The Paragraph On Slavery That Never Made It Into The Declaration Of Independence

Image for the news result
According to a recent poll most white people see the Confederate battle flag as a symbol not of racism but of southern pride.  Really? Must be southern white pride.  And what do southern whites have to be proud of - qua southern white - slavery? segregation?  ancestors and parents who supported both?  Don't it make your blue eyes brown?
Better to remember those in chains as bound with them, as William Blake wrote in the Price of Experience - Let the Slave:
Let the slave grinding at the mill run out into the field
Let him look up into the heavens and laugh in the bnght air
Let the inchained soul, shut up in darkness and in sighing
Whose face has never seen a smile in thirty weary Years
- gwc
The Paragraph On Slavery That Never Made It Into The Declaration Of 

by Ben Railton//Talking Points Memo
"He has waged cruel war against human nature itself, violating its most sacred rights of life and liberty in the persons of a distant people who never offended him, captivating and carrying them into slavery in another hemisphere, or to incur miserable death in their transportation hither … And he is now exciting those very people to rise in arms among us, and to purchase that liberty of whichhe had deprived them, by murdering the people upon whom he also obtruded them: thus paying off former crimes committed against the liberties of one people, with crimes which he urges them to commit against the lives of another."

Greece: Only the 'No' Can Save the Euro

This was written before the IMF called for a twenty year concession to Greece and 30 billion Euros aid to Greece.  The pressure on Greece is basically the right's usual: cut wages and benefits, boost profits.  - gwc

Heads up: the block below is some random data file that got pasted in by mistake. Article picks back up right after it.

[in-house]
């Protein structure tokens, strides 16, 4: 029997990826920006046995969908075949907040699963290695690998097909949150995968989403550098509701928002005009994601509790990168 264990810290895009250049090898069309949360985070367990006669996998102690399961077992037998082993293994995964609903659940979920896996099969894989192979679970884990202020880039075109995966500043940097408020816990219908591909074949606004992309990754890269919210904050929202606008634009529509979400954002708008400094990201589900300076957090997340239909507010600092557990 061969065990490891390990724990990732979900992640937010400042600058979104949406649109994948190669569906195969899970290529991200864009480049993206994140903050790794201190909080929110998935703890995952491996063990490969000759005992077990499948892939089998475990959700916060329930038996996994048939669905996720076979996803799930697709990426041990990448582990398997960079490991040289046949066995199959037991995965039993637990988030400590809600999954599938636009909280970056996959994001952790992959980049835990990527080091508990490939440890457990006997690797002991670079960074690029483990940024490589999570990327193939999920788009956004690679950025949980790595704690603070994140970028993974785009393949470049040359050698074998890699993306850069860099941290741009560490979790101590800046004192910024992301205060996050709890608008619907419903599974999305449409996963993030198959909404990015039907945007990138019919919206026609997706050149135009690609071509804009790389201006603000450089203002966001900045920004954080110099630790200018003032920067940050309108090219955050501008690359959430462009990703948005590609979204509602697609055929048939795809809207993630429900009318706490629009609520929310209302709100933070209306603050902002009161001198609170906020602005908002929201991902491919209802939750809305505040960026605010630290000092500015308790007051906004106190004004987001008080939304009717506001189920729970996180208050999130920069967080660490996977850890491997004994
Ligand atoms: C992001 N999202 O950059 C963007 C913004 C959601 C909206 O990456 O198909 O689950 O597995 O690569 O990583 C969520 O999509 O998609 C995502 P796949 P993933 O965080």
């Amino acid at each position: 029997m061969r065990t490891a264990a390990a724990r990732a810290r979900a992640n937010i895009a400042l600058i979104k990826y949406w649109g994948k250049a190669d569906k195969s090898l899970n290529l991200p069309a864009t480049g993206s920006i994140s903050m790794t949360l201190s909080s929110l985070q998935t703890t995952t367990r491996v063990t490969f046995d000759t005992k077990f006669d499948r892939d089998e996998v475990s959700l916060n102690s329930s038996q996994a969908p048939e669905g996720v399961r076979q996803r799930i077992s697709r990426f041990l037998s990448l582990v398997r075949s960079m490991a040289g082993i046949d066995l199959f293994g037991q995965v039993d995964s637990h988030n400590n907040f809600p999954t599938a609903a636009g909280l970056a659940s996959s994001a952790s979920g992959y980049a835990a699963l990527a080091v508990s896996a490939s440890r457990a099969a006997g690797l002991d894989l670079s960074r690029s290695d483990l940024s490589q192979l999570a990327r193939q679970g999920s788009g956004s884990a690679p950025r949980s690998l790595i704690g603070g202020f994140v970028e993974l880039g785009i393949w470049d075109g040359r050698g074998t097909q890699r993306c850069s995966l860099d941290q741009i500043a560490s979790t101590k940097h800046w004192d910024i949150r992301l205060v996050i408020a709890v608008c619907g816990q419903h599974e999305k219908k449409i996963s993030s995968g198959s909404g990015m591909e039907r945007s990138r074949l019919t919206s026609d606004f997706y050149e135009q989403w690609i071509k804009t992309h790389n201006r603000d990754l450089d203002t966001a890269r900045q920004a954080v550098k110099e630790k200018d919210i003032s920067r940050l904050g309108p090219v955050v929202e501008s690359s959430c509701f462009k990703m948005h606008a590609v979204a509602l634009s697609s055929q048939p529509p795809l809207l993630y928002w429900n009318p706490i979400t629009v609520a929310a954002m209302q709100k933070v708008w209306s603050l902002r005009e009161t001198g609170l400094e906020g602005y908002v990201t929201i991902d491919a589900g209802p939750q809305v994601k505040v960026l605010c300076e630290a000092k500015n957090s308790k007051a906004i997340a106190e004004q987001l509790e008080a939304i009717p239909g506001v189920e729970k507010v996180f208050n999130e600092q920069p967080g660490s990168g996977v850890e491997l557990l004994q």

Greece: Only the 'No' Can Save the Euro
by James Galbraith
***The creditors rejected even [Greece's latest concessions]. They insisted on austerity and also on dictating its precise shape. In this they made clear that they would not treat Greece as they have any other European country. The creditors tabled a take-it-or-leave-it offer that they knew Tsipras could not accept. Tsipras was on the line in any case. He decided to take his chances with a vote.
The stunned and furious reaction of the European leaders was, possibly, not entirely inauthentic. Perhaps they did not realize they were dealing with something not seen in Europe for some years: a political leader. Alexis Tsipras has only been on the international stage for a few months. He is brash, but charming. It would be easy for those as sheltered as Europe's present leaders to fail to figure him out—to fail to realize that like Varoufakis, Tsipras meant what he said.
Faced with Tsipras's decision to call a referendum, Merkel and her Deputy Chancellor Sigmar Gabriel, Hollande of France and David Cameron of Britain—and shamefully also Italy's Matteo Renzi—all sent direct messages to the Greek people, that they would really be voting on membership in the euro. European Commission President Jean-Claude Juncker went further, to say it would be a vote on membership in the European Union. It was an orchestrated threat: surrender or else.
In fact, neither the euro nor the EU is at issue. The plain language of the referendum states that the vote is about the creditors' terms. The threat to expel Greece is an obvious bluff. There is no legal way to eject Greece from the Eurozone or the EU. The referendum is actually, and obviously, on the survival of the elected government in Greece. The European leaders know this, and they are trying now to ensure that Tsipras falls.
What does Tsipras gain by a “no” vote? Apart from political survival, only this: it is his way of proving, once for all, that he cannot yield to the conditions being demanded.
What does Tsipras gain by a “no” vote? Apart from political survival, only this: it is his way of proving, once for all, that he cannot yield to the conditions being demanded. So then the onus will be back on the creditors, and if they choose to destroy a European country, the crime will on their hands for all to see.

Thursday, July 2, 2015

BP Settlement: Attorney General Lynch Announces Agreement in Principle with BP to Settle Civil Claims for the Deepwater Horizon Oil Spill | OPA | Department of Justice